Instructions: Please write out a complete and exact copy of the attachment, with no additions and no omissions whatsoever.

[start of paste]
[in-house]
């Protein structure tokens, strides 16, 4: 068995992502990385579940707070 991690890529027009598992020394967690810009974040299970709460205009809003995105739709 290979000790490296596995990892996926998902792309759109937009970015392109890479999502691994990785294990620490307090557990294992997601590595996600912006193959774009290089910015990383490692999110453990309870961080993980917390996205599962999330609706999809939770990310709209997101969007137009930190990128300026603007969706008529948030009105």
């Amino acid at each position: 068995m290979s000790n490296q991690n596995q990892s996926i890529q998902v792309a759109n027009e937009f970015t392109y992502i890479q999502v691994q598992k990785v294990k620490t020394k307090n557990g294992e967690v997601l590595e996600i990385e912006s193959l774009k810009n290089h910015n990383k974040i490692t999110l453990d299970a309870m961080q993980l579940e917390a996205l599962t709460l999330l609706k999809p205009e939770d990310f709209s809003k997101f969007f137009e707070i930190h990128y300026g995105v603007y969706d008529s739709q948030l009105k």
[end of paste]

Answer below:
[in-house]
């Protein structure tokens, strides 16, 4: 068995992502990385579940707070 991690890529027009598992020394967690810009974040299970709460205009809003995105739709 290979000790490296596995990892996926998902792309759109937009970015392109890479999502691994990785294990620490307090557990294992997601590595996600912006193959774009290089910015990383490692999110453990309870961080993980917390996205599962999330609706999809939770990310709209997101969007137009930190990128300026603007969706008529948030009105």
């Amino acid at each position: 068995m290979s000790n490296q991690n596995q990892s996926i890529q998902v792309a759109n027009e937009f970015t392109y992502i890479q999502v691994q598992k990785v294990k620490t020394k307090n557990g294992e967690v997601l590595e996600i990385e912006s193959l774009k810009n290089h910015n990383k974040i490692t999110l453990d299970a309870m961080q993980l579940e917390a996205l599962t709460l999330l609706k999809p205009e939770d990310f709209s809003k997101f969007f137009e707070i930190h990128y300026g995105v603007y969706d008529s739709q948030l009105k």